If you ever meet Ralph Crewe at a bar, he’ll probably be holding a meteorite and a beer.
As the Carnegie Science Center’s program development coordinator, he knows a little something about space and isn’t afraid to wax philosophical about black holes and nebulas while he’s drinking a brew.
“Talking about science to the general public is a passion of mine,” says Crewe, who graduated from the University of Pittsburgh with a biology degree. “People are usually self-conscious asking questions, but in a bar environment they are a lot looser.”
Ask him anything
Crewe is one of 50 brainiacs who participate in Two Scientists Walk Into a Bar, a free Science Center program that places pairs of experts — including archaeologists, chemists, engineers, astronomers and geneticists — at 25 watering holes throughout the city. Patrons are invited to grill the specialists on their area of expertise. The next boozy Q&A sessions will be held on Aug. 3.
The idea started in San Diego. But Lamont Craven, adult programs coordinator for the Science Center, thought it would be a perfect fit for Pittsburgh, thanks to the abundance of universities and drinking establishments.
Last December, he recruited 30 scientists for the inaugural run; all of them were excited to share their wisdom outside of a laboratory or lecture hall.
“It gives them a chance to bring their research to people who might not get a chance to see it otherwise,” Craven says. “We’re trying to change the stigma that science is only for a certain kind of person. Science is truly for everybody. This program is informal, so it makes the information easily digestible.”
Jake Bier, owner of Bier’s Pub on the North Side, hosted a neuroscientist and biologist. At first, customers were reluctant to approach the scientists. But with a little liquid motivation, they were firing questions faster than the speed of light (which, for the record, is 299,792,458 meters per second).
Bier is participating again this around. Other bars hosting the August event include Grist House Craft Brewery, The Foundry Table & Tap, Red Star Kombucha, Rivertowne Brewing, Park House, Penn Brewery and Allegheny Wine Mixer.
Some scientists bring visual aids or conduct on-site experiments. For the last event, Anthony Stewart laid out small bags of dirt at 11th Hour Brewing and challenged people to pick out the one that was contaminated.
“It was a trick question. You have to analyze it and not just look at it,” says Stewart, who runs an environmental consulting and green design company.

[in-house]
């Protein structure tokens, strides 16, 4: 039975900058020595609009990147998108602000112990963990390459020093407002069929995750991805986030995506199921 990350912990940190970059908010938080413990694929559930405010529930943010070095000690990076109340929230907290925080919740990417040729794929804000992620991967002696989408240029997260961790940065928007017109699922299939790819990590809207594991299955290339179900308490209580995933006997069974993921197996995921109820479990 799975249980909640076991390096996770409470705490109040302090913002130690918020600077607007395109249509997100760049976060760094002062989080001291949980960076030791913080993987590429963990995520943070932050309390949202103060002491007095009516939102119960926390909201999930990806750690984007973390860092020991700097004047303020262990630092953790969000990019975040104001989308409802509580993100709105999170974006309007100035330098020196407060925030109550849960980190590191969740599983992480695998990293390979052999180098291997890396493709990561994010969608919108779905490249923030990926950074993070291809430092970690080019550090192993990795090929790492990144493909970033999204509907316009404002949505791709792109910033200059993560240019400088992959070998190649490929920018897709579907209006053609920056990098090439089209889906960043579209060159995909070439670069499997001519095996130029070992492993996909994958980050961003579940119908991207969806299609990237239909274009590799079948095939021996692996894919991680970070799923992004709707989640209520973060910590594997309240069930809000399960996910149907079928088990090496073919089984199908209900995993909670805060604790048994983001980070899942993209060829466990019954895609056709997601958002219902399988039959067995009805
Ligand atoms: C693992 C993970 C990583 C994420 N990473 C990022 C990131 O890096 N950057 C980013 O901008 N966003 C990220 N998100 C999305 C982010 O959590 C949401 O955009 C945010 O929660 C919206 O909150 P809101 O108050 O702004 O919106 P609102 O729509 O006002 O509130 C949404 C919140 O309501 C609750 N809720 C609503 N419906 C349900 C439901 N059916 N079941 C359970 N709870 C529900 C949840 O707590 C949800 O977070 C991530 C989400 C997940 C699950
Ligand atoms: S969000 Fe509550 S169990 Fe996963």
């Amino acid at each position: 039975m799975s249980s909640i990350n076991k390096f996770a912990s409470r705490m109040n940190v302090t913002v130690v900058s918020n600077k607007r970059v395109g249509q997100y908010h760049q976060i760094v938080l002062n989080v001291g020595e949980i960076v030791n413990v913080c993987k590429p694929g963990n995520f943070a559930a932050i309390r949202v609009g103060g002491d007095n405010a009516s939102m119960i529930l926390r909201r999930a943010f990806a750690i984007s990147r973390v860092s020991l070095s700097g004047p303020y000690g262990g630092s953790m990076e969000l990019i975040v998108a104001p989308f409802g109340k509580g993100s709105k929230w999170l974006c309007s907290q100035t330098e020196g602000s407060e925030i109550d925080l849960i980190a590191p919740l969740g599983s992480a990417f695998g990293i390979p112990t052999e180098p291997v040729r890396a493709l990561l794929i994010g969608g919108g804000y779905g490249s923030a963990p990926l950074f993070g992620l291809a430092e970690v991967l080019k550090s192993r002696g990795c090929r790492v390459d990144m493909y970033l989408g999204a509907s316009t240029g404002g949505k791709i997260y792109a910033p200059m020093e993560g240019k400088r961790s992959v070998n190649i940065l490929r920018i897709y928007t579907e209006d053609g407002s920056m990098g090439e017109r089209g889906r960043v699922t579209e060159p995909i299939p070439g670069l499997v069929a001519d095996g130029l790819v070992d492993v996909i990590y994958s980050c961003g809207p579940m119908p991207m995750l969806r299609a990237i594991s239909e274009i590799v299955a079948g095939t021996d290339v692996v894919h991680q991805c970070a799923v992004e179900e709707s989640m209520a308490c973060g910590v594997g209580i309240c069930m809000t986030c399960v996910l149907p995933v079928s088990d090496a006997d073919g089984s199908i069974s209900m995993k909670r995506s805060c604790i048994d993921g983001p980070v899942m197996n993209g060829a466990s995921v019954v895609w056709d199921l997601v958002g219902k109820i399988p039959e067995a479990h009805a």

The Pitt graduate comes from a long line of scientists. His mom was a science teacher and his grandmother operated the first female-owned laboratory, which tested coal for purity.
Despite being a font of knowledge about environmental science, Stewart has, on occasion, been stumped by inquisitive beer swillers. It’s all part of the fun, he says, adding that he’s not afraid to do a Google search and decipher internet fact from fiction.
Outer space meets local brewing
“Science and facts seem to be having a tough time lately,” says Scott Smith, owner of East End Brewing Company. “So why not celebrate both of them in the best way we know how? Over a few beers!”
In addition to allowing two scientists to walk into his Larimer brewery, Smith regularly hosts Astronomy on Tap — fun, informal talks about space that include games, prizes and, of course, beer.
Smith, an engineer whose business is staffed by people with backgrounds in chemistry and microbiology (the cornerstones of craft brewing), holds science near and dear to his heart.
“Yeah, there’s a bit of an ‘art’ to some of the decisions that go into what ingredients and quantities are selected when building a recipe for a beer,” he says, “but executing that recipe — the actual process of brewing it in a quality manner — well, that’s where science rules the day. And from that day all the way until the beer is in your glass!”
Astronomy on Tap was another out-of-town idea that made its way here: It started in New Haven, Conn., where Yale physicist Duncan Campbell was doing post-doctoral research.
He got involved with the program, which now has chapters throughout the world, and thought the Steel City had the right stuff to make it work. Campbell recruits students, researchers and faculty members from local universities to give 10-minute intergalactic lessons. The next one will be held on June 7 from 7 to 8 p.m. at East End.
“Not a lot of people are going to come to a formal talk on astronomy,” Smith says. “This is a way to make it fun and unintimidating.”